Kenn Kaufman (photo courtesy of Kenn Kaufman)
Ohio Life

3 Questions: Kenn Kaufman

The Oak Harbor resident is an expert in the birding world. We talked with him about the restorative and educational power of spending time outside.

Known internationally as an expert on migratory birds and how to spot them, Kenn Kaufman has long been considered a celebrity in the birding world. For Kaufman, author of guides to migratory birds, mammals and insects of North America and other outdoors-related books, enjoying nature is so much more than finding colorful warblers and unusual shorebirds.

It’s also noticing the brightly colored moths under the streetlights in your neighborhood. It’s seeing the differences in the trees throughout the seasons and spotting the wildflowers that pop up in unexpected places.

We talked with Kaufman, who lives in rural Oak Harbor, about the benefits of spending time outside and what he likes to discover beyond birds. 

What do you feel are the benefits of spending time in nature?
It really has restorative power. It’s not necessary to become a hardcore birder or an expert botanist or expert naturalist ... Just paying attention to nature and learning a little about it makes the world more three-dimensional and more interesting. If you go out in the backyard and you see this little yellow bird, and it looks nice, you can enjoy it without having any idea what it is. If you make the extra effort to find out what kind of bird the little yellow bird is, suddenly it opens up a whole world of interesting connections. Maybe it’s a yellow warbler and it’s just come back from Guatemala or Central America, and it’s flown thousands of miles.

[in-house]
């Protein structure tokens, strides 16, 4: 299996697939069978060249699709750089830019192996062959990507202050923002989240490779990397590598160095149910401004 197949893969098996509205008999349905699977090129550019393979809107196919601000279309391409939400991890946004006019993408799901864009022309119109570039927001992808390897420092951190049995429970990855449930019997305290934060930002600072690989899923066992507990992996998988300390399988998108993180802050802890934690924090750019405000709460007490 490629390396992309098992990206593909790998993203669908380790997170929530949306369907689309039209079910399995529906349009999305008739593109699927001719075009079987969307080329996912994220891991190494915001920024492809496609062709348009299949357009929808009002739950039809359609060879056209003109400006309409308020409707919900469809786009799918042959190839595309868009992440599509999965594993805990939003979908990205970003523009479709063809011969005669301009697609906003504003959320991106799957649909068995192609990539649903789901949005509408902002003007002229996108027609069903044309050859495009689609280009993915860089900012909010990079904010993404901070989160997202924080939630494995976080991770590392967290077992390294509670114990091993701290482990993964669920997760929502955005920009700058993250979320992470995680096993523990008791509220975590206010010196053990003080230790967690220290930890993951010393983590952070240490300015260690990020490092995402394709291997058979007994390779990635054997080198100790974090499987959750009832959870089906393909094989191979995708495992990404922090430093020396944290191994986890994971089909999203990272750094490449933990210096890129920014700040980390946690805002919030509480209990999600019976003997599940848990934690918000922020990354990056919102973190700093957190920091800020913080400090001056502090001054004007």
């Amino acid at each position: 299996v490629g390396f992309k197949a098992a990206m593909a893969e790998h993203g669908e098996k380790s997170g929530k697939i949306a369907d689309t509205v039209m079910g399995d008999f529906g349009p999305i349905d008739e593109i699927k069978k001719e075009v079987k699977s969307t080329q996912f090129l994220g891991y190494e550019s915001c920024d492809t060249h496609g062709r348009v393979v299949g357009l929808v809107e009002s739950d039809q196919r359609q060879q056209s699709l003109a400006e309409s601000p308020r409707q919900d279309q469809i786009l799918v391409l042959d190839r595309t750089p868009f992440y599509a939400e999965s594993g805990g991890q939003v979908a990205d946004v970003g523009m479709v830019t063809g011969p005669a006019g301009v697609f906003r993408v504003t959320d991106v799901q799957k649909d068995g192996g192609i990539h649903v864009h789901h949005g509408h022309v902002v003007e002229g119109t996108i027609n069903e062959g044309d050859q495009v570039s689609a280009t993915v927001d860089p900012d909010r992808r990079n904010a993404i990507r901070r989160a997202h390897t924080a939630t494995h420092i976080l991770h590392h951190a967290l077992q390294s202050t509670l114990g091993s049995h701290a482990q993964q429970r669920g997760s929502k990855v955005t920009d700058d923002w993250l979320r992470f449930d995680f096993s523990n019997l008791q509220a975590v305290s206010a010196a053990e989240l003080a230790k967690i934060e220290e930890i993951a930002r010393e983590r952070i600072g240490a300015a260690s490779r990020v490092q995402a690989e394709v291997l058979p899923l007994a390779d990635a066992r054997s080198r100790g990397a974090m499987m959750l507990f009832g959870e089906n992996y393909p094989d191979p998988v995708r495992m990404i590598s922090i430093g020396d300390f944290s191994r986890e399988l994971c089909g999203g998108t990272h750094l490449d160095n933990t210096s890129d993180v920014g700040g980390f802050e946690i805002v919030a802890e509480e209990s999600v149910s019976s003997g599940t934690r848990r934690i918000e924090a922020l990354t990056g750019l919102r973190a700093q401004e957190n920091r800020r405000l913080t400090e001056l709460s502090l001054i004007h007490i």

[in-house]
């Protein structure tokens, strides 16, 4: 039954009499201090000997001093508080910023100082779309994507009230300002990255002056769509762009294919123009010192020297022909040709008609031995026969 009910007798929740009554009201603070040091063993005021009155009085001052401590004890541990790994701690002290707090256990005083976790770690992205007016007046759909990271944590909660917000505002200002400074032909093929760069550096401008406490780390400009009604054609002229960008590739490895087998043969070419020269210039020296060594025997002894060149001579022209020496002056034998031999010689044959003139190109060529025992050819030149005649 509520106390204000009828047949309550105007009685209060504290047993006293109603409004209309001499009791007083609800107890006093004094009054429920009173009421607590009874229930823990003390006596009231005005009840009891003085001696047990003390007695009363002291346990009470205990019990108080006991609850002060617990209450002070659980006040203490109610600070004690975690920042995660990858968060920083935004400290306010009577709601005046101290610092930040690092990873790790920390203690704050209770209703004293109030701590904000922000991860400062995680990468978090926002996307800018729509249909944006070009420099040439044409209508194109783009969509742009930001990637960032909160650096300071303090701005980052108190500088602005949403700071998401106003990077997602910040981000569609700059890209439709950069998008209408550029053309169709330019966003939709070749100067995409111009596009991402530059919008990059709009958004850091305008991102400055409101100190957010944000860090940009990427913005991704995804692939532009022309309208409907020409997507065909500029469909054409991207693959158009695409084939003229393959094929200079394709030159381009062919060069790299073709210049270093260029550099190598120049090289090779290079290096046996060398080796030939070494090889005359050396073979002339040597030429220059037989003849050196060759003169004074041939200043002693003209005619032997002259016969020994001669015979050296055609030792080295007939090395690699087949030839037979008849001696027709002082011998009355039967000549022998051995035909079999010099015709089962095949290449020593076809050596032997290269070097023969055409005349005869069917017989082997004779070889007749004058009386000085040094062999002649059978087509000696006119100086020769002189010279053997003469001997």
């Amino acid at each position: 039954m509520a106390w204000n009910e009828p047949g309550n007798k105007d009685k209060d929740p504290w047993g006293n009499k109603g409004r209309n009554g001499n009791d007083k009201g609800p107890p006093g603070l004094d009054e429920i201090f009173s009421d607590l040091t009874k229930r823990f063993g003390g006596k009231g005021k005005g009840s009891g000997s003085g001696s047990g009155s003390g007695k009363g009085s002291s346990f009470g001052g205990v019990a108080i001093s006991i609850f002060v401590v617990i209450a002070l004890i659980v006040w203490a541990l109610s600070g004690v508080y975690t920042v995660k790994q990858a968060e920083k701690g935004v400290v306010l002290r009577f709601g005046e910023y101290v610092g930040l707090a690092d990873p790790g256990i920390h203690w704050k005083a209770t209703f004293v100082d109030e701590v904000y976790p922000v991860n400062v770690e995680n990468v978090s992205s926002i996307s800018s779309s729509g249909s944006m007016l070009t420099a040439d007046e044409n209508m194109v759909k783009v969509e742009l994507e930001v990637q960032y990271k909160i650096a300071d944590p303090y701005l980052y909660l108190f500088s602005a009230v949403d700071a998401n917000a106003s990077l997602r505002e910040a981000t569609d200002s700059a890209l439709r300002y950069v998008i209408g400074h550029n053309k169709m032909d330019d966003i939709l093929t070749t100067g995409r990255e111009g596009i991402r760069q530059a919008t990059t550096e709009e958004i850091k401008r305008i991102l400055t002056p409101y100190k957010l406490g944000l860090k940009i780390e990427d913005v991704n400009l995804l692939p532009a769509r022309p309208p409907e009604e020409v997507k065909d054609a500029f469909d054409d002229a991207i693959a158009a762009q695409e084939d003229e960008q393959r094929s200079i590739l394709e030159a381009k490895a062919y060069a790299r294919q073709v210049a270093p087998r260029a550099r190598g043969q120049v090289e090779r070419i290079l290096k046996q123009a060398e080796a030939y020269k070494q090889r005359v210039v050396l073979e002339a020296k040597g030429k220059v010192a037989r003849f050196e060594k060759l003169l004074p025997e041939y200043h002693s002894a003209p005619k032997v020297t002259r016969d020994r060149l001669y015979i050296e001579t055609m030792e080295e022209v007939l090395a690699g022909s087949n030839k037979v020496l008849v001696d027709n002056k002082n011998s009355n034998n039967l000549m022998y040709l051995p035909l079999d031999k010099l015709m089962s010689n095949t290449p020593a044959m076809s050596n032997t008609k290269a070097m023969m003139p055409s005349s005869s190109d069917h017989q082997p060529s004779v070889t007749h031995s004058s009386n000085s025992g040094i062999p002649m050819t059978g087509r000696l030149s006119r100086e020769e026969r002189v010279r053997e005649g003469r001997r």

What are some ways those who don’t live near wildlife areas and forests can enjoy nature?
Nature is essentially everywhere. In any little crack in the sidewalk or vacant lot, there are going to be a wide variety of plants growing there. Some might be wildflowers. Even a very small city park, all kinds of migratory birds are going to stop through. You can see an amazing amount of variety even in a really urbanized setting.

Besides birds, what do you like to look for when you are out in nature?
I really like insects, maybe more than most people do. There’s so much variety. Butterflies are really popular, but moths are much more varied. In the warmer months, I love to look for moths at porch lights or the lighted windows of convenience stores. People may think of moths as these dingy little brown things, but once you look closely, a lot of them have beautiful patterns, really rich patterns and different colors. Every year, I’ll see new kinds of moths that I’ve never seen before. 

For more information, visit kaufmanfieldguides.com.

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3 Questions Bird-Watching Nature Outdoors